Canadians, on average, are fairly healthy. Life expectancy continues to rise, fewer of us smoke and more of us are becoming physically active. That's the problem with averages. They are misleading.
In Ontario, for instance, average life expectancy is 81.5 years – a pretty decent number. It's only when you look beyond the big picture that you see the cracks.
The life expectancy of a baby born in Brampton is 84. A child born the same day in Sault Ste. Marie, less than 700 kilometres away, is 79.
Another telling metric is potentially avoidable deaths – how many people likely died unnecessarily because they didn't receive proper care after a heart attack, weren't vaccinated against a disease or suffered another preventable or treatable ailment. According to the Ontario average, 163 in 100,000 people die from a potentially avoidable death a year. But in reality, the numbers vary wildly across the province, from a low of 114 per 100,000 in cities such as Richmond Hill and Vaughan, to a high of 258 in Thunder Bay, Marathon, Dryden and the surrounding area.
These numbers are from a report released last week by Health Quality Ontario, a provincial agency mandated to improve the province's health care system. But this isn't just an Ontario problem. Across the country, the situation is much the same: startling, persistent regional health inequalities that, quite literally, are sickening and killing countless Canadians before their time.
Often, stark inequalities exist between urban and rural or remote communities, which is why northern parts of the country are so often struck by much higher rates of disease and premature death.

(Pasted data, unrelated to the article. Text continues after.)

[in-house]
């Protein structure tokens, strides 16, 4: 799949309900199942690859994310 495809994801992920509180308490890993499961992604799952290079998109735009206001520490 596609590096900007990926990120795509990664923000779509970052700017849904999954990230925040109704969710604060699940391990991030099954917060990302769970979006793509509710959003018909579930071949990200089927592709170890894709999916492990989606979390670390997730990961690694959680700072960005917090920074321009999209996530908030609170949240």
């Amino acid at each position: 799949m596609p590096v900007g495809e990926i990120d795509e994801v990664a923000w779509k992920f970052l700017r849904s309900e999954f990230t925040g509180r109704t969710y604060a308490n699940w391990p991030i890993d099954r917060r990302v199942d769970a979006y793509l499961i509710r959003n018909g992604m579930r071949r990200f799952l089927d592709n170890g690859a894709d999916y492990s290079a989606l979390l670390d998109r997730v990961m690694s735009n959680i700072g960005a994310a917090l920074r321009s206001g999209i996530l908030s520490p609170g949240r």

There are many reasons behind these differences, such as the fact that in northern communities, people tend to smoke more, be less physically active, have a much more difficult time accessing specialized medical care, have higher aboriginal populations and have lower education and income levels compared with large urban centres. Of course, many of these same problems can be found within cities, where pockets of vulnerable individuals can live just a few blocks from affluence.
But none of this explains why we as Canadians have allowed these problems to persist for so long. Why we consider it acceptable that, depending on where you live, how much you earn or what education level you have achieved, you are much more likely to die from a chronic illness or have to wait weeks longer for a loved one to get a spot in a long-term care home.
The answer, quite possibly, is that many of us have never really stopped to consider that these differences exist. That, in 2015, aboriginals in Canada are being infected with and dying of tuberculosis. Or that many patients with chronic diseases living outside of urban centres often have few resources to help them manage their conditions. Or that many communities throughout Canada face crippling doctor shortages that close emergency rooms and delay treatment.
Joshua Tepper, president and CEO of Health Quality Ontario, says that many people simply don't "understand how dramatically different health outcomes are across the province." After all, most politicians and policy-makers live in and around the urban areas where health outcomes tend to be the best. It's all too easy to forget about the people living in remote cities or rural areas.
Some will argue that it's up to people to take charge of their own health. That's true. But when the realities of daily life set them up for failure, it's a sign that change is needed from a higher level. An excellent example of this is cited by Connie Clement, scientific director of the National Collaborating Centre for Determinants of Health. She notes that the Liquor Control Board of Ontario is able to tightly regulate the price of alcohol throughout the province. Yet nothing is done about the fact that milk or fresh produce can be priced so high that few families in remote communities can afford them.
It's heartening to hear experts such as Tepper and Clement put these serious health inequality issues on the table. Now, it's up to the politicians and policy-makers to listen up and pledge to do something about it.